SOEN228w11_advanced_Bus_structures

SOEN228w11_advanced_ - SOEN228/4 Week 11 Advanced Bus Structures Bus master The bus master controls all bus transfers All bus locations have an

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SOEN228/4 Week 11 Advanced Bus Structures
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Bus master The bus master controls all bus transfers All bus locations have an address The master reads from one address and writes to another Slave units can request service through one or more control lines
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Bus masters A bus master controls the bus and transfers data from one unit to another The CPU is a master, reading and writing memory, and transferring data to interfaces The DMA is also a bus master, stealing bus cycles to write directly from a disk interface to main memory
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Multiple bus masters A bus may have more than one master Example DMA (direct memory access) DMA can “steal” bus cycles to transfer data directly from a peripheral interface to memory Other units can also use this technique to transfer to memory or to other units. This may also be called “burst mode” Dual processors can cooperate by using the same memory they need a protocol that allows them to share The protocol usually provides one or more lines to request and control the bus The bus may also be locked to achieve an “atomic” operation, such as read- modify-write Atomic: operation that is done as a single, indivisible, sequence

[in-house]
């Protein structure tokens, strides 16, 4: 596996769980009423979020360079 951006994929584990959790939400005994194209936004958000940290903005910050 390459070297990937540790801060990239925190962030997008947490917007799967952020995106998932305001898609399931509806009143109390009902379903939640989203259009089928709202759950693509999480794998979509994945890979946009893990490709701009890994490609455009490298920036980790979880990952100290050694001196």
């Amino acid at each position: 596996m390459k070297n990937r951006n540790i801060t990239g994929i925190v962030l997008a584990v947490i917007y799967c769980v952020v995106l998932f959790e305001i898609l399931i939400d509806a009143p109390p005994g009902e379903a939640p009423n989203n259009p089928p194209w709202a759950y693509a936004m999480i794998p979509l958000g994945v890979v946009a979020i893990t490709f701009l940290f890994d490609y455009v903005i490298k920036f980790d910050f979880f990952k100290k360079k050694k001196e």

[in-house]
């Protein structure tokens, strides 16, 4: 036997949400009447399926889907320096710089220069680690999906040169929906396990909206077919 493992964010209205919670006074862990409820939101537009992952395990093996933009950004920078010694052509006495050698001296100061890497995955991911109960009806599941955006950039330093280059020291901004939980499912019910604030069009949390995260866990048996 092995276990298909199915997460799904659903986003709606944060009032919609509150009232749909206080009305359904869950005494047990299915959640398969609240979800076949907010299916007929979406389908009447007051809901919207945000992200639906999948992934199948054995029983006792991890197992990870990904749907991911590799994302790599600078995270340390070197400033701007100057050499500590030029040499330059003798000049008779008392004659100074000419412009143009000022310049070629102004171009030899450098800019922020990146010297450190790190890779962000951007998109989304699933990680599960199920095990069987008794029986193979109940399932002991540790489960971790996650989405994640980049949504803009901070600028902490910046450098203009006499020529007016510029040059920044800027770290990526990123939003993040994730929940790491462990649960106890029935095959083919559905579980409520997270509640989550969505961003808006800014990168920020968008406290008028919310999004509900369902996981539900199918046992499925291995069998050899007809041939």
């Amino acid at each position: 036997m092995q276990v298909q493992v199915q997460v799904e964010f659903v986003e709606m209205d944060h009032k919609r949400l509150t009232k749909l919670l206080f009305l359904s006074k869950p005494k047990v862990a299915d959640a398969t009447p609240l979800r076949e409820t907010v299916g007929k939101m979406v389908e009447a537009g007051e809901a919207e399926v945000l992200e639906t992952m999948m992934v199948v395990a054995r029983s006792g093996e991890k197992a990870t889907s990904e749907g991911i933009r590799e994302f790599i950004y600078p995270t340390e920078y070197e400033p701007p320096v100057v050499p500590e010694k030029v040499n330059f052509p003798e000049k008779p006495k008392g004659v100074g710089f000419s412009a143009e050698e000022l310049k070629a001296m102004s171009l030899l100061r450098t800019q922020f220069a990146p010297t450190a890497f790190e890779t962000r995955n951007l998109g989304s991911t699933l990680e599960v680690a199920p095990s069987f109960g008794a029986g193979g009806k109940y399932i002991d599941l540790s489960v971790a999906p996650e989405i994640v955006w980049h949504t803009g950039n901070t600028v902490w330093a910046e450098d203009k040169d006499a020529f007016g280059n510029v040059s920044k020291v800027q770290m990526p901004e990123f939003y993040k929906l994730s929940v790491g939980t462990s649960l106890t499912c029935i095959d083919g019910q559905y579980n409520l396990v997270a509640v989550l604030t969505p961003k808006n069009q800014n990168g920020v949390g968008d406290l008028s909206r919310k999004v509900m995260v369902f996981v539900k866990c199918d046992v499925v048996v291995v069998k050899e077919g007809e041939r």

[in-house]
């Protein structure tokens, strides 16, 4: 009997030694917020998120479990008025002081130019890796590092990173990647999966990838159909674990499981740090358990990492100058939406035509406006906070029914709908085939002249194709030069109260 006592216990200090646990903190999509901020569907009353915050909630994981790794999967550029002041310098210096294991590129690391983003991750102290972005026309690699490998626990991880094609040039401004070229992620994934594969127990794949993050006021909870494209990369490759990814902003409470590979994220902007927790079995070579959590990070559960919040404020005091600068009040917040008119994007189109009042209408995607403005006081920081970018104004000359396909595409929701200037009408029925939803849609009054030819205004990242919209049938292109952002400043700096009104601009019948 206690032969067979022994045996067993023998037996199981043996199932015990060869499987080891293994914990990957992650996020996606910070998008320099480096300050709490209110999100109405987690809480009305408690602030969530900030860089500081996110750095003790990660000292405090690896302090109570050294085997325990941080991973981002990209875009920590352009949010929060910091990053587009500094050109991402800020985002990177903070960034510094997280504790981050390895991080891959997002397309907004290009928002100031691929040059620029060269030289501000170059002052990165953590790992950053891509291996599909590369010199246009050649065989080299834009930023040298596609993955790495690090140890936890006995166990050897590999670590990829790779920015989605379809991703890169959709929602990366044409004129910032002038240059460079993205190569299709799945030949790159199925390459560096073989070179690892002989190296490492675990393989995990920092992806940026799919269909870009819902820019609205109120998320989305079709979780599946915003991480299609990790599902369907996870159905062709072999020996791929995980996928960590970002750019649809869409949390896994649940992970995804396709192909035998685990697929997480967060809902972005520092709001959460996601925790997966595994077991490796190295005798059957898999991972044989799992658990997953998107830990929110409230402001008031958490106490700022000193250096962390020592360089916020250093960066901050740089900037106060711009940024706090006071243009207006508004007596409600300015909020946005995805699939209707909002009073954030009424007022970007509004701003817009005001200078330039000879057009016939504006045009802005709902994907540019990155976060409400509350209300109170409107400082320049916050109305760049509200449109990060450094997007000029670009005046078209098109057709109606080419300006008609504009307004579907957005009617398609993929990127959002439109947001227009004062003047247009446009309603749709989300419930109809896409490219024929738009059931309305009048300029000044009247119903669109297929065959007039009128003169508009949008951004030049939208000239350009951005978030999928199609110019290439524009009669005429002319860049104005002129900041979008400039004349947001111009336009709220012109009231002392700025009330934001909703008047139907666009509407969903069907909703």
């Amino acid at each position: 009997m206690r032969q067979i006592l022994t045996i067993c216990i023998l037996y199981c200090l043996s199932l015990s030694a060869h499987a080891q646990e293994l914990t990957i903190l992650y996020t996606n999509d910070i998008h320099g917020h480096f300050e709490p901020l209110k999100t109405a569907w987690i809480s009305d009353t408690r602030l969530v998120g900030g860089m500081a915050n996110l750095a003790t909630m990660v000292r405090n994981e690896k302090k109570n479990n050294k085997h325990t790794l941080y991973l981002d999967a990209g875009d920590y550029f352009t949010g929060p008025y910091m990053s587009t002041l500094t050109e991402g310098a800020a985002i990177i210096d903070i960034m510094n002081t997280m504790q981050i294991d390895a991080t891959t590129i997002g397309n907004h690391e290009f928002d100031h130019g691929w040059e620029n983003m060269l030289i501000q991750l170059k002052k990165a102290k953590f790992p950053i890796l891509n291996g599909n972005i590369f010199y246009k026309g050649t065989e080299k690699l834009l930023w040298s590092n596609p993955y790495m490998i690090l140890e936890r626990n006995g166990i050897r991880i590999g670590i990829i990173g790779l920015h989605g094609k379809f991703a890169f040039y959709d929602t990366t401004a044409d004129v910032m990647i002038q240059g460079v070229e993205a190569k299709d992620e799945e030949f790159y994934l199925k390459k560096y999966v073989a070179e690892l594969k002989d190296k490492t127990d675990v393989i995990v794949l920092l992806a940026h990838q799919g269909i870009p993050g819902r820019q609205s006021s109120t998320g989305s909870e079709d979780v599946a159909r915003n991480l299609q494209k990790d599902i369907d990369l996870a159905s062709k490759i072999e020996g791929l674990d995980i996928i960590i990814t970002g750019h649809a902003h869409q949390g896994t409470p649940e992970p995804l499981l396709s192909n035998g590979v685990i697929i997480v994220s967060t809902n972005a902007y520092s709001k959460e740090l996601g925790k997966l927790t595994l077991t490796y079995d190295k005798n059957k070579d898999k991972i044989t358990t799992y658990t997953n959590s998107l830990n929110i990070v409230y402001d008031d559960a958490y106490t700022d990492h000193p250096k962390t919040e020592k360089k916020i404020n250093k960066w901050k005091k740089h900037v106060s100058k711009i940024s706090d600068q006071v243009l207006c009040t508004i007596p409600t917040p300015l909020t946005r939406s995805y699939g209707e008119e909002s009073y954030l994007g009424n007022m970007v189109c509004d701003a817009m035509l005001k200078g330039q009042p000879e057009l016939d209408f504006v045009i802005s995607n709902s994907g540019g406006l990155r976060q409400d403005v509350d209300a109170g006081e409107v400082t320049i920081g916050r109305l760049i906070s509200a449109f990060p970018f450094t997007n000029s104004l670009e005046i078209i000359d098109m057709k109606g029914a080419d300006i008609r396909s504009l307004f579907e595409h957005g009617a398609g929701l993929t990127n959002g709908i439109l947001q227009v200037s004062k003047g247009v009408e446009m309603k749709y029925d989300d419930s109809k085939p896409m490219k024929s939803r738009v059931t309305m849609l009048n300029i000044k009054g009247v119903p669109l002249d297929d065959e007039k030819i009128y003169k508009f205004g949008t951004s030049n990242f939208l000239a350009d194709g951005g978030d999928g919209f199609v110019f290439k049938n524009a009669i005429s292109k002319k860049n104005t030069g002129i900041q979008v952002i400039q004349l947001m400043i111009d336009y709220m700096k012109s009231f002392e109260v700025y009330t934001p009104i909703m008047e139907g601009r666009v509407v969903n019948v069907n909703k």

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View of multiple busses First we look at how the architecture developed, from the early days of a single bus, to a network of busses.
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Evolution of PC bus design Original PC bus: 16 bits address, 16 bits data, 4.77 MHz. It became known as the ISA bus. All original I/O cards were designed for this bus. Many still use it. Compatibility with a large number of hardware products Few hardware peripherals fully utilize the speed of newer buses. (apart from video devices) As the cpu speed increased, it became necessary to differentiate between the memory bus and the I/O bus. The memory bus became known as the local bus
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System bus (local bus) Typical local bus frequencies: 66 MHz, 100 MHz, 133 MHz, 400 MHz, 1GHz Only memory and a few selected peripherals (e.g., the PCI Bus Controller) sit on the CPU s bus and operate at this high frequency.
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This note was uploaded on 06/30/2011 for the course SOEN 228 taught by Professor T.fancott during the Winter '11 term at Concordia Canada.

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SOEN228w11_advanced_ - SOEN228/4 Week 11 Advanced Bus Structures Bus master The bus master controls all bus transfers All bus locations have an

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